The federal government is in a catch-22 situation as a court deadline to give a 20% raise to employees working in ministries’ attached departments lapses. The compliance of court orders will put a financial burden of Rs50 billion on the national exchequer, while defiance of the order will result in contempt of court.
On Wednesday, a single-member bench of the Islamabad High Court (IHC) warned the finance ministry, for the last time, to issue a notification to increase salaries of the attached departments of ministries by September 30.
The government is under pressure to treat all its employees equally, at a time when the International Monetary Fund (IMF) has asked Islamabad to contain its ballooning public wage bill as part of belt-tightening efforts.
The employees of the attached departments were left out when former prime minister Raja Pervaiz Ashraf increased salaries of the employees of federal ministries and divisions just ten days before the completion of his government’s constitutional term.
Employees of the attached departments had challenged the government’s decision in IHC, which on June 18, asked the finance ministry to mete out equal treatment to all.
However, after the government failed to honour the court’s decision, a single-member bench of IHC has now given a final warning to the ministry, threatening it with contempt charges, if it failed to issue a notification.
Dr Ishrat Hussain, former head of pays and pension committee, had warned at that time about a snowball effect, expressing apprehension that employees of corporations and attached departments of ministries would demand similar treatment.
The government had submitted a petition for constitution of a divisional bench on June 19 to review the court’s decision, but so far the bench has not been formed, according to finance ministry spokesman, Rana Assad Amin. He also said that the government also sought a stay order against the decision.
Sources said that the finance ministry was reluctant to implement the court’s judgment which will increase its wage bill additionally by Rs40 billion to Rs50 billion.
“The government is facing difficulties in reducing expenditures to fresh limits set by the IMF,” a finance ministry official said.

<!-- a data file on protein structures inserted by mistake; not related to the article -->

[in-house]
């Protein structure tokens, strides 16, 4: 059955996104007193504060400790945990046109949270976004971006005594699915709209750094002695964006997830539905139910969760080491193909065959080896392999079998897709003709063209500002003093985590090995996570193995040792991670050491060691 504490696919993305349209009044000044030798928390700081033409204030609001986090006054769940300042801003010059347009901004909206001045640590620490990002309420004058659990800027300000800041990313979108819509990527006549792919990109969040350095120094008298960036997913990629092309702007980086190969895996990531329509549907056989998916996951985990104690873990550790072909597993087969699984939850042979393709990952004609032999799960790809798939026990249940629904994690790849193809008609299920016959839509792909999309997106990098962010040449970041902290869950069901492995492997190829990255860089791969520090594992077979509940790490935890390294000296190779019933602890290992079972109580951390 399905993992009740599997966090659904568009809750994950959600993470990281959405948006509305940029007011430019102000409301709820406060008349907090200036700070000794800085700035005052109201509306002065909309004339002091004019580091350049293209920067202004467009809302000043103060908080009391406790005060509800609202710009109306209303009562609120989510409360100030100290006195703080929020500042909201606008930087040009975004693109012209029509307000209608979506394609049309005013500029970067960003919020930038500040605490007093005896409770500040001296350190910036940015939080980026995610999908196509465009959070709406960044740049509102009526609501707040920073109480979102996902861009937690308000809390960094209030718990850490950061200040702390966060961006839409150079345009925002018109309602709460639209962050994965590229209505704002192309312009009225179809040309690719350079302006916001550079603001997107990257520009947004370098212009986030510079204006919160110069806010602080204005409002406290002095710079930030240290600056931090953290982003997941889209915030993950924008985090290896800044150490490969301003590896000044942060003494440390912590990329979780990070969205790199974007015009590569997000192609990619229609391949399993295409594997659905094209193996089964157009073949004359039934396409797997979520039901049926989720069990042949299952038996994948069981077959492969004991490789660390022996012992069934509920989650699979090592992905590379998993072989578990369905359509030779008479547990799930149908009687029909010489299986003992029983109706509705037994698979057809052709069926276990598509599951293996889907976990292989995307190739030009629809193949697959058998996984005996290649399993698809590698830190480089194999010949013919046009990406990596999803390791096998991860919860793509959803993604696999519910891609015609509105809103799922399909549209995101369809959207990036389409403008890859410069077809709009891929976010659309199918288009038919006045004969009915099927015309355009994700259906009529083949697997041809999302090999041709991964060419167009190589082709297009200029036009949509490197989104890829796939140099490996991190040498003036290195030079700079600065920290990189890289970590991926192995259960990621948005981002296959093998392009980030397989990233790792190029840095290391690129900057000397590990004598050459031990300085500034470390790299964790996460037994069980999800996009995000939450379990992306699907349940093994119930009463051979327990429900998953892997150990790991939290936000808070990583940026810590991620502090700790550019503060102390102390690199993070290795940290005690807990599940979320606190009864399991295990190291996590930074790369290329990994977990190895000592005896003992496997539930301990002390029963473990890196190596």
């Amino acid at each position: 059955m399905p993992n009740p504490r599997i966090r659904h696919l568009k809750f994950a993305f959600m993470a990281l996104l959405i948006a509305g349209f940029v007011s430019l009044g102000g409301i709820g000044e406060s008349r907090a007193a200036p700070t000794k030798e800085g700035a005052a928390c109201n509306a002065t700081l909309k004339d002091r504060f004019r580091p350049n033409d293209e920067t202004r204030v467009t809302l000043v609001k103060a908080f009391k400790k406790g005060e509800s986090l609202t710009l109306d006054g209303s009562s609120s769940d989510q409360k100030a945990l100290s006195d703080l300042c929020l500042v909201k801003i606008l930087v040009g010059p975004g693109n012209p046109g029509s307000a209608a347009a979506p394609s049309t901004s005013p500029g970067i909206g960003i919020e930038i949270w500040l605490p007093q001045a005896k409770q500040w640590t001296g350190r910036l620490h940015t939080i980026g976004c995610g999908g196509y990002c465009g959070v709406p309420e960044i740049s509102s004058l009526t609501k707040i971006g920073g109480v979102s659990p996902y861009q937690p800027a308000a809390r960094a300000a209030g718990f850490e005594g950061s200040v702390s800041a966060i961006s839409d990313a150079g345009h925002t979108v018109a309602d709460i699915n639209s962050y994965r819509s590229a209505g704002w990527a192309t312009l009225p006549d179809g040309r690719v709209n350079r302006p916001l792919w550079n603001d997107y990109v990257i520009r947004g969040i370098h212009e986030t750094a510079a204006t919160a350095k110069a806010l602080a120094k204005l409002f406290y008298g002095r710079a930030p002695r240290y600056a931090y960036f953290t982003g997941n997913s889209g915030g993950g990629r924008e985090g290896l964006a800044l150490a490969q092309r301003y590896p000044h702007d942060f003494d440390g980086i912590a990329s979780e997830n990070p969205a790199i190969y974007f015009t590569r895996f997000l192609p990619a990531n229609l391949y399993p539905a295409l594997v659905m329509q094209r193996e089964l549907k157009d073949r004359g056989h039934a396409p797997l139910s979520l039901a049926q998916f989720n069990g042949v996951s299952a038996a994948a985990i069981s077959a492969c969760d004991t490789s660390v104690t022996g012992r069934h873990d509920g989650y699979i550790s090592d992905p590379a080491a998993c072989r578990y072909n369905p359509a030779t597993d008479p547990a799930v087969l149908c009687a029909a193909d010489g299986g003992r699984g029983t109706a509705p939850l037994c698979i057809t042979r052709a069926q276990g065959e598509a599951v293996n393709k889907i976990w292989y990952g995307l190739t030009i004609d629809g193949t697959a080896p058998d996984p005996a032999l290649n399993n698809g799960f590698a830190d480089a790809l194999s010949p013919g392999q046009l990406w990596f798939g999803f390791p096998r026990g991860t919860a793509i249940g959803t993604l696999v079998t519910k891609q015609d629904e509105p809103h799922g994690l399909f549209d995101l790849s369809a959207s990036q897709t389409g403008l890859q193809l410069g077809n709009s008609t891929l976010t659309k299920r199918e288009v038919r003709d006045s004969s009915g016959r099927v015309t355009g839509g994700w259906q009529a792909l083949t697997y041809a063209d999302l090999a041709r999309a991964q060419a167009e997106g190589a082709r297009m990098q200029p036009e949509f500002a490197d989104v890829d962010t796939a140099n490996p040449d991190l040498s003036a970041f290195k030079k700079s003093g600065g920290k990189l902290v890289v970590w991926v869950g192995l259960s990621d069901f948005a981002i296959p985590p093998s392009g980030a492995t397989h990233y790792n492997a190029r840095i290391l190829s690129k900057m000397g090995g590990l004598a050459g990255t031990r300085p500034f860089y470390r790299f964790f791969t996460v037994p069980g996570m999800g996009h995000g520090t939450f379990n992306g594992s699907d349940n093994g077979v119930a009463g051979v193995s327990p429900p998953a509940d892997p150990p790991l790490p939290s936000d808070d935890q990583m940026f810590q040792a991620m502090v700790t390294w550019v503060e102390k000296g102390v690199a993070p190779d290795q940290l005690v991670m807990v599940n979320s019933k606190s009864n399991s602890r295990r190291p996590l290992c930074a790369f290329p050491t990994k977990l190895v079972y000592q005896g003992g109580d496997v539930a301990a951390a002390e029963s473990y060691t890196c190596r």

For the current fiscal year, Rs274.6 billion have already been allocated for running affairs of the civil government and half of this amount is mean for paying salaries. The spending is likely to exceed budgetary limits as the government announced 10 per cent increase in salaries after the announcement of the budget.
The IMF has advised Islamabad to improve the quality of civil service, reduce corruption and contain wage bills.
Finance ministry officials believe that the court did not pay heed to the government’s arguments.
The finance ministry has taken the stance that the job nature of the employees working in ministries and divisions is different from those working in attached departments.
“The nature of responsibility and accountability levels in ministries and divisions was far better than those in the attached departments,” a ministry official said.
However, analysts and experts disagree with the government’s logic of giving separate pay packages, as all such discriminatory decisions in the past were taken under political compulsions. Even the pay and pension committee had recommended the previous government to bring an end to discriminatory practices and implement uniformed pay scales.
The finance ministry had further argued that some government departments were already entitled to special allowances and that the government was not ready to increase salaries of employees already availing special packages.
The single-member bench of the IHC will review implementation of its decision on Monday as the government seeks constitution of a divisional bench before the hearing.
Published in The Express Tribune, September 29th, 2013.